Such a false claim among fascists could be traced back to Gregor and Otto Strasser, two brothers instrumental in organizing the Nazi movement during Hitler’s stint in prison when the party was banned. The Strassers claimed to be socialists who “advocated neither capitalism nor Marxism, but…a society organized…in a natural hierarchy based on merit” with “solidarity between workers and leaders.” In fact, this describes something deeply capitalist in which there would obviously still exist a relation of economic exploitation of “workers” by “leaders” with a key difference being, as Ross puts it, the “organic integration of syndicates [labor unions] and corporations…”
This is the small town, friendly neighborhood capitalism of the petty bourgeoisie, the middle-class, in which business owners are free to continue exploiting workers with the added benefit of having only those “‘trade unions of industrial and agricultural workers which it then leads into practical collaboration with the employers organizations’” as stated by the Comintern in its condemnation of both Fascism and bourgeois democracy as leading the working-class to act against its own interests. Ross then goes on to describe a program written by Strasser which included a proposal to deport any “Jews who immigrated to Germany after 1919.”
This fascist politics of “merging of Left and Right” is in reality a reactionary and racist ploy to strip workers of their rights and institute strict border controls in the interest of an all-white pan-European state. It is an augmentation of, not an alternative to, already existing capitalist society. Though there have been many pseudo-Left fascist trends since then, they all share an important trait in common with the aforementioned reactionary babbling of the Strasser brothers: they are Leftist in rhetoric and in vague phrase mongering, but in no other aspect. Any anti-fascist worth their weight in copies of Ross’s book should be able to easily see through a fascist group’s sloganeering of terms like “leaderless resistance” and “horizontal structure” as purely opportunistic.
That the Strasserite fascists represent any sort of a “Left-wing of fascism” is completely and wholly false, a fact that Ross does not mention nearly enough in the book and actually at certain points himself speaks with a sort of blurred-line tone about fascists supposedly “combining elements of the Left and the Right.” At one point Ross does clearly state that “…the conflation and confusion of right- and left-wing groups was a deliberate tactic by fascists to delegitimize the left”, and that “really, Strasser was an anti-semitic reactionary.” However, let’s state it very clearly right here to make up for the many places where Ross forgot to do so: fascism is a collection of extreme Right-wing reactionary tendencies. It is unequivocally not a Leftist current.
When economic crisis grips a nation, when contradictions within the ruling class and the state create instability and social upheaval, fascists act as the foot soldiers of capitalism. Their function is to disrupt and destroy efforts on the part of the working-class and oppressed masses to organize against their miserable conditions.
Ross’s major shortcoming in this book is his total misunderstanding of class and how it relates to creeping fascism. He more than once describes people who have become unemployed as being “declassed” and thus more in line with fascist ideas. He makes such statements both about the decadent petty bourgeois intelligentsia as well as unemployed workers. Here he makes the fascists’ argument for them. Fascist ideology rest on the premise that one’s (white) ethnicity or nation is where one’s true interests and identity lies, rather than one’s class. This idea is bourgeois because it runs counter to the idea of collective working-class organization; it is reactionary because fascists’ attempts at appealing to racist working-class whites ignore an important fact: there is no “white working-class,” the working-class is a multi-ethnic, multicultural, international mass comprised of people, employed or not, who sell their labor-power to subsist and do not possess ownership over their means subsistence. They make up most of the world’s population.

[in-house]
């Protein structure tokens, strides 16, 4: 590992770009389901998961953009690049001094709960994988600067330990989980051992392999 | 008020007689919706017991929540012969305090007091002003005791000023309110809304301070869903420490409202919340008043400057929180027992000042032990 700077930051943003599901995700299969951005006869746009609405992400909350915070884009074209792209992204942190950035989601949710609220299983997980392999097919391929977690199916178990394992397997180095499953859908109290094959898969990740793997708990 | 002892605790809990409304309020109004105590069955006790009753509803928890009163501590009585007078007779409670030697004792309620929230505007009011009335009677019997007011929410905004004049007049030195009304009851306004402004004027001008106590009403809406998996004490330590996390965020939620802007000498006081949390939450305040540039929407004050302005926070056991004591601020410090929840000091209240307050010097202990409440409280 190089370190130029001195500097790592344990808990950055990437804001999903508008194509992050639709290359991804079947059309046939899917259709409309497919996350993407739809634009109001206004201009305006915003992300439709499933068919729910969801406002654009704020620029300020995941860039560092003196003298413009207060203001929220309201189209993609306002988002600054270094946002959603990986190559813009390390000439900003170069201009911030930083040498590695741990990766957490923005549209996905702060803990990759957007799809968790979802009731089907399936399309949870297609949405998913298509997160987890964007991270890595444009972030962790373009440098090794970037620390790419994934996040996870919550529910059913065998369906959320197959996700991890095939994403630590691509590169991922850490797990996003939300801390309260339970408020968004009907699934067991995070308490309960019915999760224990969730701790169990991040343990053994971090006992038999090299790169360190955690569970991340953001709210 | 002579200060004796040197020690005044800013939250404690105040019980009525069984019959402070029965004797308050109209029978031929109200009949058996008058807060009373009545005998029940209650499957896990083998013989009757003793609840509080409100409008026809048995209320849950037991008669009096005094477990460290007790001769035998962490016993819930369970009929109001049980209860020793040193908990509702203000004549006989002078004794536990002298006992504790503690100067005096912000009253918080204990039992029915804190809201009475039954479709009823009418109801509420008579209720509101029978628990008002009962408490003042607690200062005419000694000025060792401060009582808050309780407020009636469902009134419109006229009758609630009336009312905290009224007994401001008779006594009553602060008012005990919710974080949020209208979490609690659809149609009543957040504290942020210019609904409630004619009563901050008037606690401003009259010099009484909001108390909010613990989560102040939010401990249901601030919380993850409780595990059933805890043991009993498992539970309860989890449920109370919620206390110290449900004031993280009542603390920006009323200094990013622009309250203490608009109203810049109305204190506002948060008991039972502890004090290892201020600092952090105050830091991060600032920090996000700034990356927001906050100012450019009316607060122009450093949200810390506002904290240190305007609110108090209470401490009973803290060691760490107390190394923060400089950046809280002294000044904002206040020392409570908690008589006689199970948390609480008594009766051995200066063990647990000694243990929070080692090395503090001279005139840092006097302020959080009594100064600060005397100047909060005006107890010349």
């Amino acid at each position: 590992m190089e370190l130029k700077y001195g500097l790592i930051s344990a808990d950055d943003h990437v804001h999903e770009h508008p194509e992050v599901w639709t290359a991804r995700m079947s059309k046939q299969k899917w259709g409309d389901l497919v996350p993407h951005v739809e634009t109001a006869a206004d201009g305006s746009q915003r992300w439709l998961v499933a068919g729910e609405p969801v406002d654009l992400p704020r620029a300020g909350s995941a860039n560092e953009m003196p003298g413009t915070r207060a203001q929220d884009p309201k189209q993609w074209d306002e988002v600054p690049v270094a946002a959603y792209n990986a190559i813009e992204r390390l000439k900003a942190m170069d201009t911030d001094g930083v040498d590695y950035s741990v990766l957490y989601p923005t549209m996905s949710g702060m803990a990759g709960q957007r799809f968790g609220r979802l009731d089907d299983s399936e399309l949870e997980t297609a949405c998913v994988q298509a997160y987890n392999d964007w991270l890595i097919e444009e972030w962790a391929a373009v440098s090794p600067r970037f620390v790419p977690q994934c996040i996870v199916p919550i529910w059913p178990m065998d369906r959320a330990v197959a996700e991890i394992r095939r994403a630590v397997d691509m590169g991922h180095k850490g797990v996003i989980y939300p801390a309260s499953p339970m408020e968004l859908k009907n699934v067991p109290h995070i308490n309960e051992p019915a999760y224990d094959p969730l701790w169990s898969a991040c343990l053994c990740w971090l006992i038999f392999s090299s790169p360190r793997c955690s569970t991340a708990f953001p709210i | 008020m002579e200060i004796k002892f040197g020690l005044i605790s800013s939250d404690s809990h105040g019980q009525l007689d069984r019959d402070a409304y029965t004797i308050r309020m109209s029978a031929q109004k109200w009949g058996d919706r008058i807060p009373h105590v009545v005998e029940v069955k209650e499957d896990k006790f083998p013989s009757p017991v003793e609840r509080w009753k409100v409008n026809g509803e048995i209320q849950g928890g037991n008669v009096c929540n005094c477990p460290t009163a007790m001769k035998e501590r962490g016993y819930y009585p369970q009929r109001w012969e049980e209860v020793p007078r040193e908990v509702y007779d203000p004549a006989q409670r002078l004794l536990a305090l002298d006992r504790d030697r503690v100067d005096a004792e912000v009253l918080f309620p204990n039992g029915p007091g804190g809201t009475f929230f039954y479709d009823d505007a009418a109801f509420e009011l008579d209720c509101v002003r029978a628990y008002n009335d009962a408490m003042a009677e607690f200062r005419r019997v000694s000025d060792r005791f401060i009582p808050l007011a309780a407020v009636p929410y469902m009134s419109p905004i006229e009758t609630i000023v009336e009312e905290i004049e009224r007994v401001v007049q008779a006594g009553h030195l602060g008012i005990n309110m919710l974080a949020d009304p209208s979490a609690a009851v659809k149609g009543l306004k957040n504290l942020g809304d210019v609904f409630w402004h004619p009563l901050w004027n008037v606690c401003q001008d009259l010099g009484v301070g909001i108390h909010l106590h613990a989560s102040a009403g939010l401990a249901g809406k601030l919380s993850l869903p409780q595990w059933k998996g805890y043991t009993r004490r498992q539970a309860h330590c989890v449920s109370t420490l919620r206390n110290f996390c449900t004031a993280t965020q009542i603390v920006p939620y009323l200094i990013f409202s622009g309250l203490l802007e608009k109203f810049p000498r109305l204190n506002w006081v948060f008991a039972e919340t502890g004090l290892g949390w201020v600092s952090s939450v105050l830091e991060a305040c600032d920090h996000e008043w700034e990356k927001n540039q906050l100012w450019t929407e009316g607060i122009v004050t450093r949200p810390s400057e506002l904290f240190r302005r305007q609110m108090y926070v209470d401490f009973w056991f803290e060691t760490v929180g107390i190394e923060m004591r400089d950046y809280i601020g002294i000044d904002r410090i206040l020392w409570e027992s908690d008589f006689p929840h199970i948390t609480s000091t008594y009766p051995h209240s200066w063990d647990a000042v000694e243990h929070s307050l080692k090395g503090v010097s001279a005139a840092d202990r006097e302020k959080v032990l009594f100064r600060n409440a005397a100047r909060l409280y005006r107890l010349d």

Ross’s incorrect class analysis leads to two other substantial disappointments in the book: he primarily proposes discourse and education for combating fascist creep rather than a program of on-the-ground anti-fascist organizing and mobilizing. In his conclusion, he mimics an optimistic yet condescending high school social studies teacher: “In order to make appropriate decisions about their futures people must be informed. Through a careful understanding of reality, people can make their own decisions in life and foster the imagination necessary to help build the future.” It is not enough to simply “inform” people to have an “understanding of reality.” People must be tightly organized and mobilized to action.
And he all but glosses over the fact that fascism is a movement of a particular class character—that of the petty bourgeoisie: the insecure middle-class who see their interests as opposed to those of the working-class, yet for whom economic crisis can mean being forced into it. This anxiety, particularly for whites, creates an increased hostility to struggling collectively alongside the working-class and thus a tighter alignment with the ruling-class (as we have just seen in the United States with the grassroots movement of Trump supporters, most of whom are actually not working-class but petty bourgeois).
I found this book to be a good source of factual information about the history of fascism and its various ideological trends worldwide. Ross gives the reader a sense of an intricate international fascism by scrutinizing in depth the social networks of fascists going back to the early 1900s in France, up to the modern-day Alt-Right. Ross has produced here a fantastic and concise phenomenology. As a guide for actually confronting the fascist creep, Ross falls far short. He offers no analysis which I found useful or even all that accurate. I would recommend this book to folks who are interested in learning about the ins and outs of fascist organizations and personalities through the ages, but I would warn the reader not to heed the flimsy, vague, and idealistic conclusions of the author. For practical, actionable conclusions you must read books by revolutionaries—for example, Huey P. Newton, Assata Shakur, and Big Bill Haywood—not academics.
E.Z. Kay has been involved in anti-fascist efforts around the country for several years and is also active in the labor movement. He is one of the J20 defendants arrested at Donald Trump’s presidential inauguration. Despite the ongoing court case he continues to write and organize against fascism.